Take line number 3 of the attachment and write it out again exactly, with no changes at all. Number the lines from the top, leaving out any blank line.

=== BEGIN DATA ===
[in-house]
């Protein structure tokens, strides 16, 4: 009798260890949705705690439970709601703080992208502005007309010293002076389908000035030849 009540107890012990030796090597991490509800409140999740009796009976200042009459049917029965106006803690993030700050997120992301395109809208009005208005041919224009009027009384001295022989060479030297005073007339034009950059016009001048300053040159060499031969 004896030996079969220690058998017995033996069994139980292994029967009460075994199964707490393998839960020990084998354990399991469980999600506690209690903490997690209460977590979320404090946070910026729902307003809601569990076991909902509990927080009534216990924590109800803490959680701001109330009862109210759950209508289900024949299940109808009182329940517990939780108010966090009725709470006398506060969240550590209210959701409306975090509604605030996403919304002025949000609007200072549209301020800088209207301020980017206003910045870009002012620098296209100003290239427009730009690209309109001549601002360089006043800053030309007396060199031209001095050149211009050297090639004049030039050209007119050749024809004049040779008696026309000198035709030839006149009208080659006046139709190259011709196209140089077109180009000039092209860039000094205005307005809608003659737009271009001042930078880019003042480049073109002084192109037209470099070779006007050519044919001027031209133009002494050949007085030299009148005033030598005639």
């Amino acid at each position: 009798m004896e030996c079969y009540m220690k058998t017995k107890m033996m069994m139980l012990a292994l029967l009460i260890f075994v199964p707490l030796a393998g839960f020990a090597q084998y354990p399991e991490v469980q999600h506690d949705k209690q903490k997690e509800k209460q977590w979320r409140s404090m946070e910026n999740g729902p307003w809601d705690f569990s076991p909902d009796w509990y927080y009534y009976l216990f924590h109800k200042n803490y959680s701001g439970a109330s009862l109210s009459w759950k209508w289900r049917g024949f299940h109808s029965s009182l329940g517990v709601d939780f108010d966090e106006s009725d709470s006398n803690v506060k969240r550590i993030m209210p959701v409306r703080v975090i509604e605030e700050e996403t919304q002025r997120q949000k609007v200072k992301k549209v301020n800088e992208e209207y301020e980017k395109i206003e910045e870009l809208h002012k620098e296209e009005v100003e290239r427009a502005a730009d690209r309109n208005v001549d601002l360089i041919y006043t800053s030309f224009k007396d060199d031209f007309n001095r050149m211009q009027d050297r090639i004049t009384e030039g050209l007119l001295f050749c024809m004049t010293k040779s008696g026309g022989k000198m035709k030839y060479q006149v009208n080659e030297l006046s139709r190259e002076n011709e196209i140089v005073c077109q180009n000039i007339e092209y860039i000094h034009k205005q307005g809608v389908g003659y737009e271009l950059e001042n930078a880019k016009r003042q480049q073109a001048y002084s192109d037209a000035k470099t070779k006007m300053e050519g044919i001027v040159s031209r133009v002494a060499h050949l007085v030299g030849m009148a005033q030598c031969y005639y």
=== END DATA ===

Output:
């Amino acid at each position: 009798m004896e030996c079969y009540m220690k058998t017995k107890m033996m069994m139980l012990a292994l029967l009460i260890f075994v199964p707490l030796a393998g839960f020990a090597q084998y354990p399991e991490v469980q999600h506690d949705k209690q903490k997690e509800k209460q977590w979320r409140s404090m946070e910026n999740g729902p307003w809601d705690f569990s076991p909902d009796w509990y927080y009534y009976l216990f924590h109800k200042n803490y959680s701001g439970a109330s009862l109210s009459w759950k209508w289900r049917g024949f299940h109808s029965s009182l329940g517990v709601d939780f108010d966090e106006s009725d709470s006398n803690v506060k969240r550590i993030m209210p959701v409306r703080v975090i509604e605030e700050e996403t919304q002025r997120q949000k609007v200072k992301k549209v301020n800088e992208e209207y301020e980017k395109i206003e910045e870009l809208h002012k620098e296209e009005v100003e290239r427009a502005a730009d690209r309109n208005v001549d601002l360089i041919y006043t800053s030309f224009k007396d060199d031209f007309n001095r050149m211009q009027d050297r090639i004049t009384e030039g050209l007119l001295f050749c024809m004049t010293k040779s008696g026309g022989k000198m035709k030839y060479q006149v009208n080659e030297l006046s139709r190259e002076n011709e196209i140089v005073c077109q180009n000039i007339e092209y860039i000094h034009k205005q307005g809608v389908g003659y737009e271009l950059e001042n930078a880019k016009r003042q480049q073109a001048y002084s192109d037209a000035k470099t070779k006007m300053e050519g044919i001027v040159s031209r133009v002494a060499h050949l007085v030299g030849m009148a005033q030598c031969y005639y």